When working with clients, it is essential to remember that they are not using their own personal funds but the company's money. Their decisions can impact the well-being of the company's employees or clients, so they may be cautious in their approach. In order to be successful in sales, it may be necessary to demonstrate your value and credibility rather than simply promote your product or service.
The various stages of the B2B sales process involve multiple points of contact with potential clients, each of which presents an opportunity to classify them as cold, warm, or hot leads. That way, you can focus your efforts where the greatest likelihood of closing a deal exists. This is where a tool like Kentico's lead-scoring automation can be very helpful.
How does lead scoring work
Lead scoring means sorting users who interact with your brand based on their sales readiness. Let's look at your website as a selling machine to explain it. You may have great content and fine lead-generation tools on your website. You may collect a lot of data from users who register to watch your webinars, download your ebooks or get a quote for their projects. Are all of these users good leads? Well, no. There are people who casually research offers, like students or your competitors. Some stumble upon your content by mistake, and others are considering something but quickly lose interest. Lead scoring automation helps you filter them out and find users who would consider doing business with you. It does so by attributing users with points based on two factors:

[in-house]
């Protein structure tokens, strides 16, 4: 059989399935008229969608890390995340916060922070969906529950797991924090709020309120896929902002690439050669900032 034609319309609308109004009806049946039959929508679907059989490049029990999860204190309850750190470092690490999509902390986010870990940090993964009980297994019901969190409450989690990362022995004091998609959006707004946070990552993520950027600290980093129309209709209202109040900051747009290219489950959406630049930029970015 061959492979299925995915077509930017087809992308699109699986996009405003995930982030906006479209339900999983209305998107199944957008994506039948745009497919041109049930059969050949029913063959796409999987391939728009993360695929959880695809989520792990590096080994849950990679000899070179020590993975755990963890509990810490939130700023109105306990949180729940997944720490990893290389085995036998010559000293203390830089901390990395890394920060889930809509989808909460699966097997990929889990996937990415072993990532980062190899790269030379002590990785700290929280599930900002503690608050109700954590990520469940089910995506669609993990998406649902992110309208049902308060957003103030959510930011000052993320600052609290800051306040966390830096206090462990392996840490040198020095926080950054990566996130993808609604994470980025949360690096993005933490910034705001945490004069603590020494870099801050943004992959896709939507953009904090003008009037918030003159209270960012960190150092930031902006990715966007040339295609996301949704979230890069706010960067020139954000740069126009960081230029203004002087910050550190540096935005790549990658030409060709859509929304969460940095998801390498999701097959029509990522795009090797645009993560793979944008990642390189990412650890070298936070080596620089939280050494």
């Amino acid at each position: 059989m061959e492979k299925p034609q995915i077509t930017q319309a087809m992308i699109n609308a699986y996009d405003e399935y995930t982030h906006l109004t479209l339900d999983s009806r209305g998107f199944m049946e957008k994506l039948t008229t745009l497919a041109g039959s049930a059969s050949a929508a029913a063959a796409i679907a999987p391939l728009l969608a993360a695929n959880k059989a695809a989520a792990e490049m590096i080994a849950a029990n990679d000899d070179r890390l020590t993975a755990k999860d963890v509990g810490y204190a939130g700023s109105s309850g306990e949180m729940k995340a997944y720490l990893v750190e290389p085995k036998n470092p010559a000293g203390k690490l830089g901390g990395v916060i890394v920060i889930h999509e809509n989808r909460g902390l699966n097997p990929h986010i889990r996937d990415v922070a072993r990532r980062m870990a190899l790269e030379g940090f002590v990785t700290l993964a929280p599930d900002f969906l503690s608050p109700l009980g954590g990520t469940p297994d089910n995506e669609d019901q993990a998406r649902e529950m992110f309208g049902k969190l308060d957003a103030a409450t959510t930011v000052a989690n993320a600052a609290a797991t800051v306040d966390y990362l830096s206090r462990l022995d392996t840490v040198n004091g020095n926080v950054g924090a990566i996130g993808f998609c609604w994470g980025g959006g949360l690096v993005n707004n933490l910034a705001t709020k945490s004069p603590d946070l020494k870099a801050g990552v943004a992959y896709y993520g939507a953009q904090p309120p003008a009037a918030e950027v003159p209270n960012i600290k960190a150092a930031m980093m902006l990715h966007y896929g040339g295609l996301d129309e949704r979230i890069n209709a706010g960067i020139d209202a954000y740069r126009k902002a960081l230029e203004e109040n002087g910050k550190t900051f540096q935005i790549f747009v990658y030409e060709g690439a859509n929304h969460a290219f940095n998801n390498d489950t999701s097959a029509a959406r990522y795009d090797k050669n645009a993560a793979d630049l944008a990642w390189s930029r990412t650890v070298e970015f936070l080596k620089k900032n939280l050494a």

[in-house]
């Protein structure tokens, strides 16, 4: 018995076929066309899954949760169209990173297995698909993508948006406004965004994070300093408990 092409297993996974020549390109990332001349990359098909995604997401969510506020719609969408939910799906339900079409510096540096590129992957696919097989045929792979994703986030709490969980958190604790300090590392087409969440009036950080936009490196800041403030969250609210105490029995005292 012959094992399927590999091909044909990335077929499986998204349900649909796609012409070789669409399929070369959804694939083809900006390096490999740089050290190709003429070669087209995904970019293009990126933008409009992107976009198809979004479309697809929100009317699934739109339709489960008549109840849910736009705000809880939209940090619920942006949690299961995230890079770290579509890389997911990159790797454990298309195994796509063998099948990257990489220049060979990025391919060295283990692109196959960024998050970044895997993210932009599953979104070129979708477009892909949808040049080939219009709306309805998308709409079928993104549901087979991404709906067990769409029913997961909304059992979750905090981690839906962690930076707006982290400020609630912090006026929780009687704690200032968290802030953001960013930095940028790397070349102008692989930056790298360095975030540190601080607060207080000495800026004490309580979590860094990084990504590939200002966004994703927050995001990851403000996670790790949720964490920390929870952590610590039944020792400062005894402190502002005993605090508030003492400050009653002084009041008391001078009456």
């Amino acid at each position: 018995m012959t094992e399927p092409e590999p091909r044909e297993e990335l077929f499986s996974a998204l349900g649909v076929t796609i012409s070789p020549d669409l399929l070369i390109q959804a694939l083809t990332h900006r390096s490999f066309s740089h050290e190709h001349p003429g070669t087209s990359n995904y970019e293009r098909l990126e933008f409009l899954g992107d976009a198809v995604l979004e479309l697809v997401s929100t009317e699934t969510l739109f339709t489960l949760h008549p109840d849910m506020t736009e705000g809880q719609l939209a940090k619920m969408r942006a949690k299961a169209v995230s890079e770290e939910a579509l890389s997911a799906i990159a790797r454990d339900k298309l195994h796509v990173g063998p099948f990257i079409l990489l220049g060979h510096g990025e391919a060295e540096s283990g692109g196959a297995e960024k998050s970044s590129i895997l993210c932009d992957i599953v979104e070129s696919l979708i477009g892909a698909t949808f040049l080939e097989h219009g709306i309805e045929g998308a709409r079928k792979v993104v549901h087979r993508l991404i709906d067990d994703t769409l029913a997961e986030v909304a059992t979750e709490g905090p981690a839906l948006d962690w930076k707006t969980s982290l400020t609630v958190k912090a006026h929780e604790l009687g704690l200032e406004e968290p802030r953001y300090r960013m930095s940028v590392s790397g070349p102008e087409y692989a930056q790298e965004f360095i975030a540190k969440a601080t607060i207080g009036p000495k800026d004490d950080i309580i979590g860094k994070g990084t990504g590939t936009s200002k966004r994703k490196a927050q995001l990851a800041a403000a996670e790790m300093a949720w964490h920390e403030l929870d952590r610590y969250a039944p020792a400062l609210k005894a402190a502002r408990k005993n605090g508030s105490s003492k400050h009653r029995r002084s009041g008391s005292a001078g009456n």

a) Explicit score based on the user's available data, like job title, location, industry, company name, etc.
b) Implicit score based on user activity on your website, precisely how often they visit, open your emails and newsletters, click your links posted on social media, finish your articles, and so on.
It comes down to establishing a logical system that helps understand the client's journey. And with Kentico, it's effortless. The process begins with gathering user data, including email address, to build a customer profile. This profile can be used to track engagement with your website and other interactions you have defined. Once a user meets specific criteria you have established, they are awarded points. The total score assigned to the user can be used to trigger automated actions such as displaying personalized content or sending special offers via email.
Soon, each of your registered users is located somewhere on the chart defining cold, warm, and hot leads.
It sounds great in theory, but how can this mechanism be applied to specific industries and combined with other selling techniques and outreach activities? Based on our experience with B2B marketing consultancies from last year, collected insights from social selling gurus, and our own efforts, we created an ebook called "How to get more clients without doing absolutely nothing new". To make it more digestible, we designed it in the form of a children's book. Not to say B2B marketing is child's play, but Kentico automation tools certainly make it easier.